NAPO Wants to Weaken Your Right to Overtime

On 26 April 2004, the National Association of Police Organizations (NAPO) sent an open letter to the Senate regarding the Department of Labor's (DOL) final Part 541 regulations and their continued advocacy of the "Harkin Amendment." In it, they made several misrepresentations regarding the scope of the final rule and its impact on public safety employees. Given the lengths to which the Department went to strengthen—and in some cases expand—overtime for police officers, firefighters and EMTs, their continued efforts to overturn this important rulemaking can only be attributed to blatant partisanship.

Despite NAPO's claims, the Harkin Amendment is not necessary, will negatively impact the public safety exclusion, and will not increase the protections available to these vital public servants.

The final rule provides that the Section 13(a)(1) exemptions and the regulations in Part 541 do not apply to public safety officers, regardless of rank or pay level, who perform public safety work. The preamble makes clear that employees who do perform such work are not exempt executive, administrative or professional employees. DOL also noted that "Police sergeants, for example, are entitled to overtime pay even if they direct the work of other police officers because their primary duty is not management or directly related to management or general business operations; neither do they work in a field of science or learning where a specialized academic degree is a standard prerequisite for employment."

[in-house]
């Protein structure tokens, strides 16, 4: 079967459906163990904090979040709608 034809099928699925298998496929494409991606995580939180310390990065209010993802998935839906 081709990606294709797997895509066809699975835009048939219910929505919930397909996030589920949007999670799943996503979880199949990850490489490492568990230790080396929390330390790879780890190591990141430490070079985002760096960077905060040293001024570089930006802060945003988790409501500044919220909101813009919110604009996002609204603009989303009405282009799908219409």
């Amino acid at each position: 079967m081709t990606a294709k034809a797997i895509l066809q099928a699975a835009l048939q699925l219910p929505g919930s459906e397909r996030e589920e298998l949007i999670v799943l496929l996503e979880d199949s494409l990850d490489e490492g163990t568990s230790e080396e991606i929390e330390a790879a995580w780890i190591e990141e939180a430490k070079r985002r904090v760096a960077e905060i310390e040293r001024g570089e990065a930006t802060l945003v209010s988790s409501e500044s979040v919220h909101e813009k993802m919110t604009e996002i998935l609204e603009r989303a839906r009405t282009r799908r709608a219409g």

Make no mistake, NAPO's efforts to pass the Harkin Amendment will substantially affect the implementation of the just won overtime protections for public safety employees. The final Part 541 regulations are scheduled to take effect in August of this year. If legislation is adopted that requires DOL to go back to the drawing board, or revamp the Part 541 regulations, how long will it take to see the re-re-revised regulations? Another 13 months? Two years? NAPO may be willing to let their members' paychecks take the hit just so that they can further their own selfish political agenda, but the F.O.P. is not.

As the F.O.P. has said time and time again, the final regulations represent an historic victory for America's public safety employees. These rules and their enforcement in the years to come will mean a great deal for police officers and their families, and the F.O.P. will not let the hopes of so many be destroyed by the momentary political ambitions of so few.